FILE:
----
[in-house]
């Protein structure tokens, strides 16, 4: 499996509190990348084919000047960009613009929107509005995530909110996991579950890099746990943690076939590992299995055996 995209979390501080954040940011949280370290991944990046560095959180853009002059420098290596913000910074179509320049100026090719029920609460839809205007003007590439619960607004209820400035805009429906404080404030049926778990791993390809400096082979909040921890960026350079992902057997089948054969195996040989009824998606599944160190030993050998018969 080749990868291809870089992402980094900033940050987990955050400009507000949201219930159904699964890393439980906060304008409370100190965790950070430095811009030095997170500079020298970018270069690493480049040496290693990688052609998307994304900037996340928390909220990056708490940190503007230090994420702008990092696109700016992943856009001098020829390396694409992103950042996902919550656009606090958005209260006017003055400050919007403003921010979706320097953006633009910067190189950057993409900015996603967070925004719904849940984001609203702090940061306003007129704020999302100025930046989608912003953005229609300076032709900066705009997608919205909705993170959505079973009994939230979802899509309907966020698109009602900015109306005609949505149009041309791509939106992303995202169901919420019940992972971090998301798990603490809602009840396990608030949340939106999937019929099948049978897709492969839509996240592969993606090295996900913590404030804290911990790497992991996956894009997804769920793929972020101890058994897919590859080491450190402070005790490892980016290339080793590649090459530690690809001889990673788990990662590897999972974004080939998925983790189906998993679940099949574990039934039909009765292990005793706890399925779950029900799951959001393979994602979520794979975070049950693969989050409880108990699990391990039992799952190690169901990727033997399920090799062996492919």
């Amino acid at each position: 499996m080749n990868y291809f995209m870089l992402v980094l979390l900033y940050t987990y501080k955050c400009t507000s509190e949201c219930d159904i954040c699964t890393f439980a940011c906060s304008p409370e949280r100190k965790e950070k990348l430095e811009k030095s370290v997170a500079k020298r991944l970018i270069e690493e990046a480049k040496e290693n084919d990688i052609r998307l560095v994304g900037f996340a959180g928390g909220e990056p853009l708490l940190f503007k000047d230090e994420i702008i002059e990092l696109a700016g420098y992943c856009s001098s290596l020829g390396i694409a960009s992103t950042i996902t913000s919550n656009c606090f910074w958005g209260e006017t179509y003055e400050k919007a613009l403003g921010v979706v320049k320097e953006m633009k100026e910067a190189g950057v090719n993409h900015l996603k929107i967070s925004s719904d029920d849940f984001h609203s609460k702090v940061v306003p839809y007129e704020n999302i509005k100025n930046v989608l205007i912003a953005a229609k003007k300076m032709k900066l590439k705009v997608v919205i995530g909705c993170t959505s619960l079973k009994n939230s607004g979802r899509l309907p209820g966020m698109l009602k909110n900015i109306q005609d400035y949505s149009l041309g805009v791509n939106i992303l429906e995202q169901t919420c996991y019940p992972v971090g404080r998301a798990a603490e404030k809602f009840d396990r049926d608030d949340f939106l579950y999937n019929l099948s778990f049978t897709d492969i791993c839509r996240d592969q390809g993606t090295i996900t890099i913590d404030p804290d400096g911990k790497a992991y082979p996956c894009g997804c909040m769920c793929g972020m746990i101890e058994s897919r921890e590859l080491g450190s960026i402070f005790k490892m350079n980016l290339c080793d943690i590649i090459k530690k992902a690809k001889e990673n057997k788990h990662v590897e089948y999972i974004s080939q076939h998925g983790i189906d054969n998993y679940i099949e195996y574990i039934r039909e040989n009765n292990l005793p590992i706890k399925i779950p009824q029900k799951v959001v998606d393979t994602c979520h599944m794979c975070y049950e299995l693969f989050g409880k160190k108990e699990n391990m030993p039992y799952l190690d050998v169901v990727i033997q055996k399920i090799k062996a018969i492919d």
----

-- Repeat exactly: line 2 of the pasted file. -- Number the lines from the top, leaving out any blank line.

């Protein structure tokens, strides 16, 4: 499996509190990348084919000047960009613009929107509005995530909110996991579950890099746990943690076939590992299995055996 995209979390501080954040940011949280370290991944990046560095959180853009002059420098290596913000910074179509320049100026090719029920609460839809205007003007590439619960607004209820400035805009429906404080404030049926778990791993390809400096082979909040921890960026350079992902057997089948054969195996040989009824998606599944160190030993050998018969 080749990868291809870089992402980094900033940050987990955050400009507000949201219930159904699964890393439980906060304008409370100190965790950070430095811009030095997170500079020298970018270069690493480049040496290693990688052609998307994304900037996340928390909220990056708490940190503007230090994420702008990092696109700016992943856009001098020829390396694409992103950042996902919550656009606090958005209260006017003055400050919007403003921010979706320097953006633009910067190189950057993409900015996603967070925004719904849940984001609203702090940061306003007129704020999302100025930046989608912003953005229609300076032709900066705009997608919205909705993170959505079973009994939230979802899509309907966020698109009602900015109306005609949505149009041309791509939106992303995202169901919420019940992972971090998301798990603490809602009840396990608030949340939106999937019929099948049978897709492969839509996240592969993606090295996900913590404030804290911990790497992991996956894009997804769920793929972020101890058994897919590859080491450190402070005790490892980016290339080793590649090459530690690809001889990673788990990662590897999972974004080939998925983790189906998993679940099949574990039934039909009765292990005793706890399925779950029900799951959001393979994602979520794979975070049950693969989050409880108990699990391990039992799952190690169901990727033997399920090799062996492919």